Photo: How to prepare for the next ice storm: 5 things you should know

#IceStormTO capped southern Ontario with an eerie, icy coating during the busy holiday season (Credit: joderoberts via Instagram)

By Janet McKay & Faisal Moola

The past year was inarguably a stormy one for Torontonians. In addition to the unprecedented maelstrom at City Hall, July's #FloodTO dumped an estimated 61 billion litres of rain into the city's streets, subways, yards and basements, just in time for rush hour. In December, #IceStormTO capped the city with an eerie, icy coating that downed an estimated 20 percent of the urban forest canopy and left more than half a million Ontarians in the dark during the busy holiday season. The ground then literally exploded during a cold snap the next week.

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So, can we expect more frosty madness? And what can we do to better prepare for the storms ahead — and help restore the urban forest? Below are five things you should know about trees in the city and ice storms.

1. Can we expect more ice storms? Although much of North America is in the midst of a severe deep freeze this week, climate change is expected to cause warmer winter temperatures across the country. This will likely increase the frequency and intensity of severe freezing rain storms and wet snow, which can damage trees and overhead wires and cause major power outages, as in eastern and central Canada in 1998 and this past December.

2. Why do trees fall in an ice storm? When super-cooled rain droplets land on a cold surface like a tree branch, they freeze on contact. Deposits of dense and often transparent layers of ice dramatically increase the weight of tree branches. The amount of damage to a tree depends on a variety of factors, including the type of tree species, the health of the tree, how much ice accumulates and exposure to strong winds. For more about why trees fall, check out Margaret Bream's insightful column on the subject. Trees are the living green infrastructure of our cities, providing countless benefits like shade, privacy, windbreak, cleaner air and livable neighbourhoods — just to name a few. But just like all infrastructure, our urban forest needs to be maintained so that it can continue to provide us benefits.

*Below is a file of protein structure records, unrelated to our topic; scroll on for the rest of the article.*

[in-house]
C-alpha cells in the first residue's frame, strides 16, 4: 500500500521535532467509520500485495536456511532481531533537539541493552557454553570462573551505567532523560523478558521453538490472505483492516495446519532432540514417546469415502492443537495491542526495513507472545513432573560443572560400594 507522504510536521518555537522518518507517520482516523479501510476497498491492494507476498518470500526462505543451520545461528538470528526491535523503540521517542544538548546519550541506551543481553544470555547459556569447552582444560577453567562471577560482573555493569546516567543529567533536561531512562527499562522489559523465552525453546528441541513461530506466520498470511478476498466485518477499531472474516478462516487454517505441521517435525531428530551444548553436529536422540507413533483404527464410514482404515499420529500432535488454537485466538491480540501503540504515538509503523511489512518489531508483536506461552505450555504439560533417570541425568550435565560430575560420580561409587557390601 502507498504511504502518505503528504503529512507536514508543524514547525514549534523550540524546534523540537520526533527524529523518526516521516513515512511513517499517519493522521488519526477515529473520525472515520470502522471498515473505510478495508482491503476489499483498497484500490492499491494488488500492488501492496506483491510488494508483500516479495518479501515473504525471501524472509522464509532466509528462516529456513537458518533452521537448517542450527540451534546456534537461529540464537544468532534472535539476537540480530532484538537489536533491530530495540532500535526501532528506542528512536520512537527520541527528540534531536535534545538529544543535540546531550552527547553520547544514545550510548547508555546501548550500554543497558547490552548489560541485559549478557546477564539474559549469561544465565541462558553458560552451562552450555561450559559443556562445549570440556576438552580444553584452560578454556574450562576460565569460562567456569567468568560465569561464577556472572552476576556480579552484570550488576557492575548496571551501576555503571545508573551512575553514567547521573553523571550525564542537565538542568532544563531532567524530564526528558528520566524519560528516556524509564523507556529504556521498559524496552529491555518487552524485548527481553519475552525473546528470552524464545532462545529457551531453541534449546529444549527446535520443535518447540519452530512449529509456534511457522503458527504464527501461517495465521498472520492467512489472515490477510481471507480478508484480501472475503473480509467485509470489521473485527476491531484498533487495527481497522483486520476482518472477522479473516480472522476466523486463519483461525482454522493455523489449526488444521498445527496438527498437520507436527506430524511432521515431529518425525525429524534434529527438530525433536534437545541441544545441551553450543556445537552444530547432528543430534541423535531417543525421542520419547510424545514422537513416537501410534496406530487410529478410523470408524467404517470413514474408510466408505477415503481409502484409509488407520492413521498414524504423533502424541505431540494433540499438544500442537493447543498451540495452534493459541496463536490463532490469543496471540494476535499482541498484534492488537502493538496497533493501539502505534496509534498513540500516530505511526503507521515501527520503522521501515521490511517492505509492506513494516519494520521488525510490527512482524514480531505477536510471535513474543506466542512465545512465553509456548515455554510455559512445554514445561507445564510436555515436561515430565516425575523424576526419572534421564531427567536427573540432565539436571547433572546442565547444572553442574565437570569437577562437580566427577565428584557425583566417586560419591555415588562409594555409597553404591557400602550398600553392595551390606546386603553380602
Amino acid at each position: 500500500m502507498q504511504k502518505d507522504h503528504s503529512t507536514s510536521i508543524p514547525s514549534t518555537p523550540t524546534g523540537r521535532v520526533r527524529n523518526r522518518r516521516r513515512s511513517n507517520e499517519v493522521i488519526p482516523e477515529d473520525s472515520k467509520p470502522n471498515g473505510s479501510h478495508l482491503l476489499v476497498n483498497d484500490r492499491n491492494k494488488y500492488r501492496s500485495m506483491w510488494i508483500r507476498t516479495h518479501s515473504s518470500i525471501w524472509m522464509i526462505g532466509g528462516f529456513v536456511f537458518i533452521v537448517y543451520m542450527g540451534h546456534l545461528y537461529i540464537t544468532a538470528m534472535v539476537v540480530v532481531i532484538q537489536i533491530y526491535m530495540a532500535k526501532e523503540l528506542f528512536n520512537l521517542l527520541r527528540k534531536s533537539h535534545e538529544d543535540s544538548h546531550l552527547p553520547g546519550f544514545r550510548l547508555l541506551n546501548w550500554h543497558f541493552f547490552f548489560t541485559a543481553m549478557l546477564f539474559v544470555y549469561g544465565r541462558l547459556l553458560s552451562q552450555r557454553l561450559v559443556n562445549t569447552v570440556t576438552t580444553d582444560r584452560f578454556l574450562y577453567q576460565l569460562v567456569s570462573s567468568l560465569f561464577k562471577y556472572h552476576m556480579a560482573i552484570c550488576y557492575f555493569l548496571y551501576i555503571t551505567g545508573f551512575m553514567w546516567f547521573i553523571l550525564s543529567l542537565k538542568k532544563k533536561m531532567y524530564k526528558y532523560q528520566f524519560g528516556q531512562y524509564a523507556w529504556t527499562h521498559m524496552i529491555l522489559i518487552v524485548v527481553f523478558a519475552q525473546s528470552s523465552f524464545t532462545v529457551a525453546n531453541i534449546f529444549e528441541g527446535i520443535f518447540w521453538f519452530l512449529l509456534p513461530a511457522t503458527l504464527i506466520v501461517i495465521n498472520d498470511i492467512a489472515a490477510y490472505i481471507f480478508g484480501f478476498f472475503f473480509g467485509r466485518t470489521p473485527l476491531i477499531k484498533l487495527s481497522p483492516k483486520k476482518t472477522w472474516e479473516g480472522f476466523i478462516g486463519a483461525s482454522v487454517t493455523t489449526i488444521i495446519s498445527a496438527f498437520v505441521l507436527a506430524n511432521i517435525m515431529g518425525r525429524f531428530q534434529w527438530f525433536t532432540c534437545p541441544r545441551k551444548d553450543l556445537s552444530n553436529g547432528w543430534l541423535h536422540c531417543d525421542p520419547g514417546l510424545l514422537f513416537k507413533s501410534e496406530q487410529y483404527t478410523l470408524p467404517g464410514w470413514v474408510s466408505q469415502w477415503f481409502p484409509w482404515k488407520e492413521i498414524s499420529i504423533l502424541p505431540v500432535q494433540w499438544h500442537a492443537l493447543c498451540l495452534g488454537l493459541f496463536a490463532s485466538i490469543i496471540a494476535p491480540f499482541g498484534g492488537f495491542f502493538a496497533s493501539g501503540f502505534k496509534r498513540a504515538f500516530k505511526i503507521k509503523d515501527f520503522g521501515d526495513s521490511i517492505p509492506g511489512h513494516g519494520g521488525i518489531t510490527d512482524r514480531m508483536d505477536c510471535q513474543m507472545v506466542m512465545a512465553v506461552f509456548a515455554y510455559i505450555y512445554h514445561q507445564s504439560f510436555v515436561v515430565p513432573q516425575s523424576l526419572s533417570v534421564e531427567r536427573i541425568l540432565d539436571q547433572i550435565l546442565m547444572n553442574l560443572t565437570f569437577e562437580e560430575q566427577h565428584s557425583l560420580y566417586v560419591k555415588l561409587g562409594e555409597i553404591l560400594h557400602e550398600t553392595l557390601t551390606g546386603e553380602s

3. Can we prevent trees from being harmed by ice storms in the future? Early estimates suggest a loss of up to 20% of our urban canopy in Toronto, but it will take some time to fully assess the damage. Whatever that number proves to be, this is without a doubt a devastating loss of trees. We can never prevent all damage to the urban forest during ice storms. But we can be more prepared by ensuring that mature trees are inspected and proper corrective pruning is being done every three to five years in order to remove weak branches proactively. This needs to be determined on a case by case basis for each individual tree. The key is that people need to know how to hire a qualified professional that will provide a proper assessment, corrective pruning and ongoing care prescription. LEAF provides tips on how to hire a qualified professional. Ensure anyone working on your trees is a certified arborist and that they have adequate liability insurance. Never be rushed or pressured into "bargains." Check out this Torontoist story for more information.

4. What can homeowners do about existing trees in their yards? Planting a greater diversity of species, including more storm-resistant ones like conifers, and planting more trees in spaces where there is more room and fewer power lines, like backyards and commercial properties, will also help. LEAF offers native trees to Toronto and York Region property owners at a subsidized cost and provides advice about the type of tree that best suits the property. The program includes a 30-minute yard consultation with an arborist, a 5 to 8 foot tall tree and full planting service, all for as little as $150. Native shrubs are also available. And be sure to treat your existing trees with tender care — they need regular watering and mulching, so that they have the best chance of surviving summer droughts and winter storms.

5. What trees are best? Getting the right tree in the right place is key. Hardy, native tree species are best suited to our climate and also provide essential habitat for wildlife. Each yard is different with unique soil composition, overhead and adjacent obstacles, water supply, wind speeds and available sunlight. It's important to consider these physical conditions as well as other goals such as shade, privacy and fall colour. LEAF offers a variety of native species through the Backyard Tree Planting Program, and will conduct a site visit to help you select the most suitable trees for your yard. You can browse through the photos of the many species available.

Janet McKay is the Executive Director of LEAF ( Faisal Moola is the Director General, Ontario and Canada's North, David Suzuki Foundation (

They are both steering committee members of the Green Infrastructure Ontario Coalition.

January 9, 2014

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